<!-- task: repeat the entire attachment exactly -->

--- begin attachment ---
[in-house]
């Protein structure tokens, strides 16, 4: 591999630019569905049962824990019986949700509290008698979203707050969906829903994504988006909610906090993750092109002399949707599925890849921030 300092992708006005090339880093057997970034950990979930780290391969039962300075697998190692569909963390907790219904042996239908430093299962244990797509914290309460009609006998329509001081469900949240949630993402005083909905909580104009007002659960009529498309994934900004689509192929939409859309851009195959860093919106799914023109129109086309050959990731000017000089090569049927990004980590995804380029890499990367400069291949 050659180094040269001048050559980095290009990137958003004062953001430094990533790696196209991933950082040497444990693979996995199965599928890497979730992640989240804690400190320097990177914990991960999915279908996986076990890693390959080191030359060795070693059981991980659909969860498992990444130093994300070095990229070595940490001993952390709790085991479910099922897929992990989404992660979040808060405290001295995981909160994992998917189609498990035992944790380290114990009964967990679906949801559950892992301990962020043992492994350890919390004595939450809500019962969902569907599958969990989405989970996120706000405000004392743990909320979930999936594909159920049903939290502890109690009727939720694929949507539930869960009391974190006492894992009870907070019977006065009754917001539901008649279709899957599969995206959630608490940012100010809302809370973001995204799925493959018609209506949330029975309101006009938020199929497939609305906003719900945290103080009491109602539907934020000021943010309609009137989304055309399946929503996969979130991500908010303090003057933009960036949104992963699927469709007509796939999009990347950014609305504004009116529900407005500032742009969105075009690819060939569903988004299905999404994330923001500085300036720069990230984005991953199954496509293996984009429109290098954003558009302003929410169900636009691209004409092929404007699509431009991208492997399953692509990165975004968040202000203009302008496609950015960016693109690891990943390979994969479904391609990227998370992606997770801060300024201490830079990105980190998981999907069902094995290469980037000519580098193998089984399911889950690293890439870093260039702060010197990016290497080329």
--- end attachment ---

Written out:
[in-house]
């Protein structure tokens, strides 16, 4: 591999630019569905049962824990019986949700509290008698979203707050969906829903994504988006909610906090993750092109002399949707599925890849921030 300092992708006005090339880093057997970034950990979930780290391969039962300075697998190692569909963390907790219904042996239908430093299962244990797509914290309460009609006998329509001081469900949240949630993402005083909905909580104009007002659960009529498309994934900004689509192929939409859309851009195959860093919106799914023109129109086309050959990731000017000089090569049927990004980590995804380029890499990367400069291949 050659180094040269001048050559980095290009990137958003004062953001430094990533790696196209991933950082040497444990693979996995199965599928890497979730992640989240804690400190320097990177914990991960999915279908996986076990890693390959080191030359060795070693059981991980659909969860498992990444130093994300070095990229070595940490001993952390709790085991479910099922897929992990989404992660979040808060405290001295995981909160994992998917189609498990035992944790380290114990009964967990679906949801559950892992301990962020043992492994350890919390004595939450809500019962969902569907599958969990989405989970996120706000405000004392743990909320979930999936594909159920049903939290502890109690009727939720694929949507539930869960009391974190006492894992009870907070019977006065009754917001539901008649279709899957599969995206959630608490940012100010809302809370973001995204799925493959018609209506949330029975309101006009938020199929497939609305906003719900945290103080009491109602539907934020000021943010309609009137989304055309399946929503996969979130991500908010303090003057933009960036949104992963699927469709007509796939999009990347950014609305504004009116529900407005500032742009969105075009690819060939569903988004299905999404994330923001500085300036720069990230984005991953199954496509293996984009429109290098954003558009302003929410169900636009691209004409092929404007699509431009991208492997399953692509990165975004968040202000203009302008496609950015960016693109690891990943390979994969479904391609990227998370992606997770801060300024201490830079990105980190998981999907069902094995290469980037000519580098193998089984399911889950690293890439870093260039702060010197990016290497080329």